Living on three acres for the last 17 years, Halloween night brings zero trick or treaters in our neighborhood. Quiet and secluded, it’s far from an inviting atmosphere for children seeking candy.
Restless and ready to do something different this Halloween, the dogs and I hopped in the car, and met the hubster at a quirky coffeehouse on historic Main Street in St. Charles. Picasso’s was the perfect spot to watch the kiddos in their cute Halloween costumes parade through the streets. There were original costumes for sure, but more interesting were the people we met on the street.
Young children, Millenial hipsters, and baby boomers with dogs stopped to greet our friendly canine fur babies, as we sat at the quaint café table sipping cappuccinos.
Bordeaux, our Bernese Mountain Dog/Aussie mix, whined as a beautiful Spaniel came into view, with its owners. Our mini Aussie, Sabrina, approached the dog cautiously. A few quick sniffs of the dark chocolate and cream Spaniel met with her approval. Bordeaux was more than happy to lock snouts with the pooch in an all-out sniff-off.
Holly and Tom, the dog’s owners, pulled up a couple chairs across the entrance to Picasso’s to chat with us. A lively conversation ensued, initially centering around the topic of dogs.
Their Spaniel, Jasper, was included in many of their outings, since they were empty-nesters. I shared with the couple, we weren’t so lucky to have children, but the dogs and cats were our spoiled-rotten kids.
We talked about a lot of things, and eventually the conversation lead to favorite vacations, and the perks I’ve come to enjoy writing for a travel magazine.
I expressed my love for Michigan, and they let me in on a secret about Seattle and the San Juan Islands. They mentioned I should visit Reno and Lake Tahoe, and I wouldn’t shut up about islands in the Caribbean.
I discovered they were florists, whose family had been in the business for more than 85 years. Turns out, we even know some of the same authors. Their greenhouse, Parkview Gardens, hosts an author event in September. They suggested I drop by the shop for a visit when I’m in the area.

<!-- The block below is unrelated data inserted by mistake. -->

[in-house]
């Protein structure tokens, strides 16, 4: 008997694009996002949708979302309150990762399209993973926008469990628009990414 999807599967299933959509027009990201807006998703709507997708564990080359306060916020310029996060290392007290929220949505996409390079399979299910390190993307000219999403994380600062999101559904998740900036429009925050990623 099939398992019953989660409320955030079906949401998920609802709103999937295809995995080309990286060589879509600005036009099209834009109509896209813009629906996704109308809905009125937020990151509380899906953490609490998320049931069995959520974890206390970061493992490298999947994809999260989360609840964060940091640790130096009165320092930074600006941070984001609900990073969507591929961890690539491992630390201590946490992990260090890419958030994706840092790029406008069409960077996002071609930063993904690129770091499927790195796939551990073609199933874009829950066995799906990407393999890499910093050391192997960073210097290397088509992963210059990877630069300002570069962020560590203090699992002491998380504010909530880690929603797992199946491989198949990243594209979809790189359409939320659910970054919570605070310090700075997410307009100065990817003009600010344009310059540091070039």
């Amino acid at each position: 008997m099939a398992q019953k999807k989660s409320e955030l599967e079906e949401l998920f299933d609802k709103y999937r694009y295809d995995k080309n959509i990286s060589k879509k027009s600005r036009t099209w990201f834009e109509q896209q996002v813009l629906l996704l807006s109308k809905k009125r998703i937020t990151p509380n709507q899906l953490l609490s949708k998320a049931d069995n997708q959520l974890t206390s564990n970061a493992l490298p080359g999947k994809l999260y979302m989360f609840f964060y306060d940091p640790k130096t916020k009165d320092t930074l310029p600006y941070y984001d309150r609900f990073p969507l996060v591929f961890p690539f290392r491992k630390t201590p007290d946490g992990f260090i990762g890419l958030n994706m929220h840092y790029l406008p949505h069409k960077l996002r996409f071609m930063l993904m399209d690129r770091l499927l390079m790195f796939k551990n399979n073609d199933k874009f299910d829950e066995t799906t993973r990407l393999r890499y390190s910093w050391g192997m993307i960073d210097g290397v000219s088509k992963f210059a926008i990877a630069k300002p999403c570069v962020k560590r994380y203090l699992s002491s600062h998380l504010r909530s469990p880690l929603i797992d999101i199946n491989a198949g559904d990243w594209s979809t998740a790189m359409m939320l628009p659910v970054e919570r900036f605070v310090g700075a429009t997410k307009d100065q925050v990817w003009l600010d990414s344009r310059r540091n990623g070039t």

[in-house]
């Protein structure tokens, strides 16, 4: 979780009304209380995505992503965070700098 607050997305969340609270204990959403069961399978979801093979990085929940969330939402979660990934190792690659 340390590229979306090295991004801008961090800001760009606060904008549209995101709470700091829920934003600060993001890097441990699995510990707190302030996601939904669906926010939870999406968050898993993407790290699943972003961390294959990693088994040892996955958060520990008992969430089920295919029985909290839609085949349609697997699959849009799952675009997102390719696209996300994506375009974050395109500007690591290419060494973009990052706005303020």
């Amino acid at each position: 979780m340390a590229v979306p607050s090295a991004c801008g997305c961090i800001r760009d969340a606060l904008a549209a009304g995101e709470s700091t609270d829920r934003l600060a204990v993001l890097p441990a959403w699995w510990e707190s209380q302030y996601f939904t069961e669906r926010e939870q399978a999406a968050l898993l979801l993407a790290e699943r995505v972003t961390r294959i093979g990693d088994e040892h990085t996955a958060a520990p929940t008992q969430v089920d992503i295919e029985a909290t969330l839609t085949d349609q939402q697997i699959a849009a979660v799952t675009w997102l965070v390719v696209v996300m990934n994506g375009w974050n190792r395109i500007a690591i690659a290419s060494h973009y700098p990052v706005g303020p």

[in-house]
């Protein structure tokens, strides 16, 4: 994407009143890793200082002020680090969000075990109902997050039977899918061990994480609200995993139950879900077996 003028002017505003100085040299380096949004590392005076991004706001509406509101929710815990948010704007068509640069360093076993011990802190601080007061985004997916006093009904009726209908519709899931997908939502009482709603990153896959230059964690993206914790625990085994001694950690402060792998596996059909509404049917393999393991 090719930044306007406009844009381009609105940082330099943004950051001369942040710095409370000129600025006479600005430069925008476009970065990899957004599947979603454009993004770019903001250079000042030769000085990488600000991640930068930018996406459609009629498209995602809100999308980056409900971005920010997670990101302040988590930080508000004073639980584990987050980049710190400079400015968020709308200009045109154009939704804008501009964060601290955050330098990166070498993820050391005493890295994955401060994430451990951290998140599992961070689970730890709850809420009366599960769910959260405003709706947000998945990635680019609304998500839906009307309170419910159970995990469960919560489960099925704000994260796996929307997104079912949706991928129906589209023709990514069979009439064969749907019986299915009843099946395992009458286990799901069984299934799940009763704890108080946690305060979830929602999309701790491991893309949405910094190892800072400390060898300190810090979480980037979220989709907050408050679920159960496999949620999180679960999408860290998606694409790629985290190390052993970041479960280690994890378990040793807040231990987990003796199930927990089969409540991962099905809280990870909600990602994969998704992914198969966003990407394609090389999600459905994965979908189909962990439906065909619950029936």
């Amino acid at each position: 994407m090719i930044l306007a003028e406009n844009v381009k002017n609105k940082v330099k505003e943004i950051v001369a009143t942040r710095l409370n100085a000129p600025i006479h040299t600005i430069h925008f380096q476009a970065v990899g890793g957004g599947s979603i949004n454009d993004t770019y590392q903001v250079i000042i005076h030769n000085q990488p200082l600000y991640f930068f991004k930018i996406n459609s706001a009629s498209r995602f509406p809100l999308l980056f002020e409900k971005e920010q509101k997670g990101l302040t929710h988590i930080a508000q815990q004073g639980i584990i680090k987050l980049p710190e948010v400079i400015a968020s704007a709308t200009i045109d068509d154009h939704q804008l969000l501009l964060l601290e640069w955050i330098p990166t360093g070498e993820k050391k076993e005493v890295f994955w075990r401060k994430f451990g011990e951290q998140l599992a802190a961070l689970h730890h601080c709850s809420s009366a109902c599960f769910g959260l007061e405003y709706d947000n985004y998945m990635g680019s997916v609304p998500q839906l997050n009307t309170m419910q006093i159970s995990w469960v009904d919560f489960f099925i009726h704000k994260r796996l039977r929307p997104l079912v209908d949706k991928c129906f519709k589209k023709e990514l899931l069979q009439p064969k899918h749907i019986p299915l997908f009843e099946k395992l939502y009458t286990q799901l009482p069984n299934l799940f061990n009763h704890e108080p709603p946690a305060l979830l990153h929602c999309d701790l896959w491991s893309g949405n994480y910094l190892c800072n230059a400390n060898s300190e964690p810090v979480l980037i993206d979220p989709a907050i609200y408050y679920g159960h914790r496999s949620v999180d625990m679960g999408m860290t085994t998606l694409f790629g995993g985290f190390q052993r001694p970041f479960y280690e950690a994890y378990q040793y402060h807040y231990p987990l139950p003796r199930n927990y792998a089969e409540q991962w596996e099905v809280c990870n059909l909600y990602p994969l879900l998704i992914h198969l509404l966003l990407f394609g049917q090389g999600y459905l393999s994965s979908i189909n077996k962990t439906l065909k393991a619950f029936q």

Chatting for more than an hour…the conversation flowed naturally. Time passed quickly, and the sky morphed from yellow-orange to blue-violet. Lights entwined on nearby trees twinkled and shimmered on cobblestone streets.
Holly and Tom graciously acknowledged it was time for Jasper’s meds, and they should probably head home.
While my conversation was coming to a close with the couple, my husband was actively engaged in a talk with the male patron at the next table. Over coffee and a cigar, the man spoke about his third round of chemo — his battle with cancer. The hubster shared with the man, our friend Dave’s story – diagnosed with a rare form of cancer. With three months to live, three years ago, Dave beat cancer – a walking miracle. The man occasionally scribbled in his notebook as the two talked. Later, hubby learned he was a writer.
Part of talking is listening. If you listen, you’ll realize there’s more to the person on the street than meets the eye.
Sometimes I’m guilty of not listening. But I’m working on it.
So take the time to listen to people’s stories. From their words and stories, you might just find off-the-beaten places to explore, like funky coffeehouses or restaurants, and their love of animals.
Who knows, you may find a deeper connection with this person, and learn about their quest to stay alive.
“Please be a traveler, not a tourist. Try new things, meet new people, and look beyond what’s right in front of you. Those are the keys to understanding this amazing world we live in.”
Some people I’ve met on the street….
Jean Cruguet, Triple Crown/Kentucky Derby Winner, jockey for Seattle Slew.Met in Lexington, KY
Lukas, a sand castle builder. Met in Sunset Beach, NC
Skully, an Australian vet, who walks in support of the “Run for the Wall” event originating in Rancho Cucamonga, California, ending in DC. Met in Wentzville, MO